For the first time in the history of the Super Bowl, this Sunday’s NFL Championship game features two teams with red jerseys in their uniforms. Granted, the shades are a little different, but they’re still in the same spectrum. Both the San Francisco 49ers and the Kansas City Chiefs also have some gold in their uniforms, further adding to the nuances that surround the upcoming game.
Who Wears Red Uniforms In Super Bowl?
However, since the Chiefs are considered the home team because of the final NFL standings, they were able to choose the uniform color scheme they want on the field and have chosen red over white – the Niners will be wearing white over gold. Some might believe that the Chiefs’ decision, from a psychological point of view, was smart, but there are also those who believe Kansas City just set itself up for disaster.
Yes, red represents a lot of good characteristics – assertiveness, warriors, anger, blood, aggression. One color expert and author, Leatrice Eiseman, told Jonathan Jones of CBS Sports, “There’s never anything reticent or quiet about red. And in recent years there’s another buzzword that’s been used. It isn’t just power but empowerment. So that if you adorn yourself in red, if you use red, psychologically that can give you the feeling that you are more powerful.”
Red is also designed to instill fear in the eyes of the opponent. Adds biologist and Durham University professor of evolutionary anthropology Russell Hill, “That bright, intense red coloration is actually present only in dominant male. If you’re not a dominant male that red color just washes out. It’s a badge of status. If you look across a lot of other mammal species, red is the color. It’s used to signify dominance and aggression in a wide variety of animals.”
Both the Chiefs and the Niners wore their red uniforms in the playoffs and we see where they are now. It could just be a coincidence, but superstition is a big part in athletes’ lives. However, it doesn’t always have to be the case. Eisman points out that fans will ultimately be drawn to their favorite team regardless of the color scheme.
This was echoed by the University of Buffalo’s chairman of the communications department, Mark Frank, who asserts, “Usually it’s, here’s our color, we’re blue. And when you’re at practice you say, ‘Let’s go blue!’ You don’t say, ‘We’re on the road, so let’s go white!’ You’ve got the general hurdle of this is who we are: we’re red, we’re blue, we’re green, we’re black versus, when we’re wearing our roads, we’re still kind of that way even if we don’t look like that.”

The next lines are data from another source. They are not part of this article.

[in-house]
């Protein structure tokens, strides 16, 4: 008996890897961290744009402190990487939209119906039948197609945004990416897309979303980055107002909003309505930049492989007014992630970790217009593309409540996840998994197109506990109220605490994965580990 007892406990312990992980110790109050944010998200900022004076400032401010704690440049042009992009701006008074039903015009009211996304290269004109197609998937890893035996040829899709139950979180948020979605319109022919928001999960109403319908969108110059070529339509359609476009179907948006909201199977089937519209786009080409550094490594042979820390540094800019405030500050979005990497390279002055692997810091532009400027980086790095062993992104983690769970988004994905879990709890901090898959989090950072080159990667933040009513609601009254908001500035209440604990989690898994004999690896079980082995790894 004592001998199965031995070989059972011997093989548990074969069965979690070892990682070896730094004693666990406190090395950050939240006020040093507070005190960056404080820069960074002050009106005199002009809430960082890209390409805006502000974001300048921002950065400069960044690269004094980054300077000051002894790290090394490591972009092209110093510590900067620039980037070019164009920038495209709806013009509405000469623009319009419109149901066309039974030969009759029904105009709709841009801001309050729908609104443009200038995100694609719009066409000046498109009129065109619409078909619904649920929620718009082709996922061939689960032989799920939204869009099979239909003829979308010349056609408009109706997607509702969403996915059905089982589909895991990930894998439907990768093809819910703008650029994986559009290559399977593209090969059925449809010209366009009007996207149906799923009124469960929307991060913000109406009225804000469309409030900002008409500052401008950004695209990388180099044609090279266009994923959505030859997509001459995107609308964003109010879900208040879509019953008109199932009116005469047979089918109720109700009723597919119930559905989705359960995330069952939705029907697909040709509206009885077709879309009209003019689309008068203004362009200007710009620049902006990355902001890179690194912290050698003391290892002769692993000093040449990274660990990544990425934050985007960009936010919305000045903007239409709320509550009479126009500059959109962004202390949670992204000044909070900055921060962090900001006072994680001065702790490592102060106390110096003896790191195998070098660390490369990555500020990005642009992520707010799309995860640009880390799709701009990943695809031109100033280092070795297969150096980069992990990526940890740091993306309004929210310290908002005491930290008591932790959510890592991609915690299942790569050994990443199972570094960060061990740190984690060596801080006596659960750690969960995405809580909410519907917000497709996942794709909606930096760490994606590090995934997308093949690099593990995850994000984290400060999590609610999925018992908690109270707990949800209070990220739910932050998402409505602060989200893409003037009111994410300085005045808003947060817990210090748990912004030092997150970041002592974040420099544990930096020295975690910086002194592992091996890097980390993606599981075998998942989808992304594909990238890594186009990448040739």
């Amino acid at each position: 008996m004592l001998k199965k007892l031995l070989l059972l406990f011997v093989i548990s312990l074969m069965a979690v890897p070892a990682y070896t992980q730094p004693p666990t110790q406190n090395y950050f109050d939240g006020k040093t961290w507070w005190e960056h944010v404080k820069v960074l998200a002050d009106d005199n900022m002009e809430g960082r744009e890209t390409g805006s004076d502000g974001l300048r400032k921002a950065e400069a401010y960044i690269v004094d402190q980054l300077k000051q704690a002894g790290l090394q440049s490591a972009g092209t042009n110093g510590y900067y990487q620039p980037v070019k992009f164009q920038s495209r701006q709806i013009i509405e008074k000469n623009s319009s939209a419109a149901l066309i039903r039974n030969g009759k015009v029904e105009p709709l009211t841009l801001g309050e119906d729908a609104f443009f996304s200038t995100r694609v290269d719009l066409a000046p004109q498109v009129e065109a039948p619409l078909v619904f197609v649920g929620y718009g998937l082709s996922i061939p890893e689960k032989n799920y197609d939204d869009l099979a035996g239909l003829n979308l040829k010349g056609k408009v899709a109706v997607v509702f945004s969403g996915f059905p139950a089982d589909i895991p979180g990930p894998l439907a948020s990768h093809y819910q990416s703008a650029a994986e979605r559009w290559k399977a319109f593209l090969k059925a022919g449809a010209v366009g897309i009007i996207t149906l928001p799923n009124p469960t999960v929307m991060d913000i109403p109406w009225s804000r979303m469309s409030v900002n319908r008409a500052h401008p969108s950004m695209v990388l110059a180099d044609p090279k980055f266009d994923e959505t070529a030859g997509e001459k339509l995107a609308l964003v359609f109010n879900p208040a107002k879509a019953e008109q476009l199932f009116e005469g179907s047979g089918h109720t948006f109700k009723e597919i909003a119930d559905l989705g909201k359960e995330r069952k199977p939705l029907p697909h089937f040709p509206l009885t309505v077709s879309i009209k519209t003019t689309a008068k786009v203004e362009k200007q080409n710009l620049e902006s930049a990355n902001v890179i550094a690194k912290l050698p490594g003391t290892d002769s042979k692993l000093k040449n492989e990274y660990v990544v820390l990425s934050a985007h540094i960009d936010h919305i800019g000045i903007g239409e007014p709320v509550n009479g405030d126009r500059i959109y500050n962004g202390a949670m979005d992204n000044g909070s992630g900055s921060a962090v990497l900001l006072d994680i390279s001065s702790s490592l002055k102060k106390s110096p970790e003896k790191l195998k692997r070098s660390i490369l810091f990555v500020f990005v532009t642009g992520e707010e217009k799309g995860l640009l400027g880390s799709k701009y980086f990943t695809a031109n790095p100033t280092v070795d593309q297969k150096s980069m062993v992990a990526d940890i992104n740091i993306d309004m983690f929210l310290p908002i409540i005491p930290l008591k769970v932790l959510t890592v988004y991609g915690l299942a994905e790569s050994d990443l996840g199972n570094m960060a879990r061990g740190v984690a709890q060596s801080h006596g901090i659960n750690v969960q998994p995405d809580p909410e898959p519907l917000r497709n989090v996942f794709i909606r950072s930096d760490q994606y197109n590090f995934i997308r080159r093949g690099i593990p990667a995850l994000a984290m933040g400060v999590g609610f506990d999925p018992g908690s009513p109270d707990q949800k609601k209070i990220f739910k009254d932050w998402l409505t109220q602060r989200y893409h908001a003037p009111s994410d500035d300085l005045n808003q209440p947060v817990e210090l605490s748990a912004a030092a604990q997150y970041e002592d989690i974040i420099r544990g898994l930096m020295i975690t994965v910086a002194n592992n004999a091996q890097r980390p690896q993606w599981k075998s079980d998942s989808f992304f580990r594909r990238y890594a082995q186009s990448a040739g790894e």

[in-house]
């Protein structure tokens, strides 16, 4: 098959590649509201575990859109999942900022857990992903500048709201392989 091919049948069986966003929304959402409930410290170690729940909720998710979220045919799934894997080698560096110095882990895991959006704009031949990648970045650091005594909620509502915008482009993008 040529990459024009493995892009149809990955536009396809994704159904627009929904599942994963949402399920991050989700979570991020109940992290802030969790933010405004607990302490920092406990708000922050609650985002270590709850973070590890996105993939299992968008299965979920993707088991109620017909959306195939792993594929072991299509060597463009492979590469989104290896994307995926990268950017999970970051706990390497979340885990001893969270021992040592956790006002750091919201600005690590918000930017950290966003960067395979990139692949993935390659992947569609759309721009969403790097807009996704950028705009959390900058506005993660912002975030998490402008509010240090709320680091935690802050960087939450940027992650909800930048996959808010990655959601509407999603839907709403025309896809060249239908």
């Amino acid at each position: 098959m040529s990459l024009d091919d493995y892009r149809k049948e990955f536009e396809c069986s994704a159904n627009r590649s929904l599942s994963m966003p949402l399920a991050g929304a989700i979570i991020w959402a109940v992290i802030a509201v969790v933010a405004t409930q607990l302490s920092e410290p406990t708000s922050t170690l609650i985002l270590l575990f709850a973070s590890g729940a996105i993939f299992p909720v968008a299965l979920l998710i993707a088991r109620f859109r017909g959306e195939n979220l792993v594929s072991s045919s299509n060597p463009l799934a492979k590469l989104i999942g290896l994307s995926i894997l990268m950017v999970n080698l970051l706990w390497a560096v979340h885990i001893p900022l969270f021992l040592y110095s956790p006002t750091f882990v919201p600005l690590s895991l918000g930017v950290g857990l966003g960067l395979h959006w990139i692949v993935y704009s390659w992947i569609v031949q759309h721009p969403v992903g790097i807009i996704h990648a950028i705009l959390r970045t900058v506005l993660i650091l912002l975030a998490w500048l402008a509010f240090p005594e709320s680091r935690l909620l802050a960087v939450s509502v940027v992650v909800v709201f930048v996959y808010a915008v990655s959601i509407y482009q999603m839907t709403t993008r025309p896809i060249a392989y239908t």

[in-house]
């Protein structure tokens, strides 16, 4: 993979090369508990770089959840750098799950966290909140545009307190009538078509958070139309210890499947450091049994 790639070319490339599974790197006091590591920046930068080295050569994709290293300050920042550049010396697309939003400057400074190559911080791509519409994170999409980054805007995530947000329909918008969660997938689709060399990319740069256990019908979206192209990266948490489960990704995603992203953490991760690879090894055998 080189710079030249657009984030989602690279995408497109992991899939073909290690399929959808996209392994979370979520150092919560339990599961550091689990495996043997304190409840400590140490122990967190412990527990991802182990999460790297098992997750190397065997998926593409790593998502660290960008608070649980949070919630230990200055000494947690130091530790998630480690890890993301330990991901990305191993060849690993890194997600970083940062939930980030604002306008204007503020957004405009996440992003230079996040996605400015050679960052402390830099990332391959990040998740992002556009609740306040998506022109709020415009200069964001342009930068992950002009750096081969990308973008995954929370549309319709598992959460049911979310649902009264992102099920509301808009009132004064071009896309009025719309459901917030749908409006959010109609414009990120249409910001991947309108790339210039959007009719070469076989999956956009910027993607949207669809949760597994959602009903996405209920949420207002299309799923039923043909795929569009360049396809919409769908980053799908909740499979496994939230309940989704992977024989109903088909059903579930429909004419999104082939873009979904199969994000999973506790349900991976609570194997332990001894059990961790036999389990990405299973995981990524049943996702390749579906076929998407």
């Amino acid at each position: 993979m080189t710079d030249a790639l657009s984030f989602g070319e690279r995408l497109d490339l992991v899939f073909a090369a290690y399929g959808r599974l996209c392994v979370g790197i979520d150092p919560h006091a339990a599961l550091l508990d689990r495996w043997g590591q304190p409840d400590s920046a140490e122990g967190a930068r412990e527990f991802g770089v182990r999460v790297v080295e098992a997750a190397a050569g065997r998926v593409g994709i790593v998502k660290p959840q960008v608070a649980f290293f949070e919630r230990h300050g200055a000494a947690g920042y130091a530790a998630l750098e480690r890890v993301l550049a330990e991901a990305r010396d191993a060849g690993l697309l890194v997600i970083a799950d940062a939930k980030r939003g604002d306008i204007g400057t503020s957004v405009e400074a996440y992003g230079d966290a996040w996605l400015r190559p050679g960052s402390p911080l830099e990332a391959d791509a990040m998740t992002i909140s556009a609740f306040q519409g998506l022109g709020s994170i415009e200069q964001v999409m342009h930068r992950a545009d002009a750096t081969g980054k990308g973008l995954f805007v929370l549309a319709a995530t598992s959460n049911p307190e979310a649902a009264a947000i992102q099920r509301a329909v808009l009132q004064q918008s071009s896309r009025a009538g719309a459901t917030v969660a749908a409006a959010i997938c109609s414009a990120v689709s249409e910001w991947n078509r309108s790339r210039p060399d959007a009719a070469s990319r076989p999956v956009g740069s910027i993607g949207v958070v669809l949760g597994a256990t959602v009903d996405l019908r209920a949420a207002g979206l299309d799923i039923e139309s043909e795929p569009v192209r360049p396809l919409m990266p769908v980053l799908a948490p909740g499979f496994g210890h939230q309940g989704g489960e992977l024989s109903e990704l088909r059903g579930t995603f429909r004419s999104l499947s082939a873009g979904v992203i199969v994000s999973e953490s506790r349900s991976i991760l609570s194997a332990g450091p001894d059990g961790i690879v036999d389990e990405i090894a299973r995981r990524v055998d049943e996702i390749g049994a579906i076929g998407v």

Is Red An Advantage?
Until now, it would seem that red has an advantage. However, here’s the rub. San Fran’s red and Kansas City’s red are separated by just one tinge on the Pantone color scale (PMS 186 C for the Chiefs and PMS 187 C for the Niners). The Niners have a slightly darker red, which was made with the addition of black.
Eisman adds, “With these two the only possible distinction is that when you darken a color — and the 49ers color is a little deeper in tone — you actually make that happen by adding black to the color. So, you add a little more seriousness of intention. It doesn’t mean that it’s going to be all that different from the Kansas City team. But, at the same time, I think that is the one distinction, that it has a little bit more depth. And with a little more depth comes a little more focus and intention.”
This would make it seem that San Fran has a little bit more of an internal fire than does Kansas City. There’s also another aspect of red that dates back to before TVs first recognized anything other than black and white. It is always said (even if it’s a slight exaggeration) that bulls go crazy when they see red. The Chiefs may have just painted themselves as targets for this Sunday.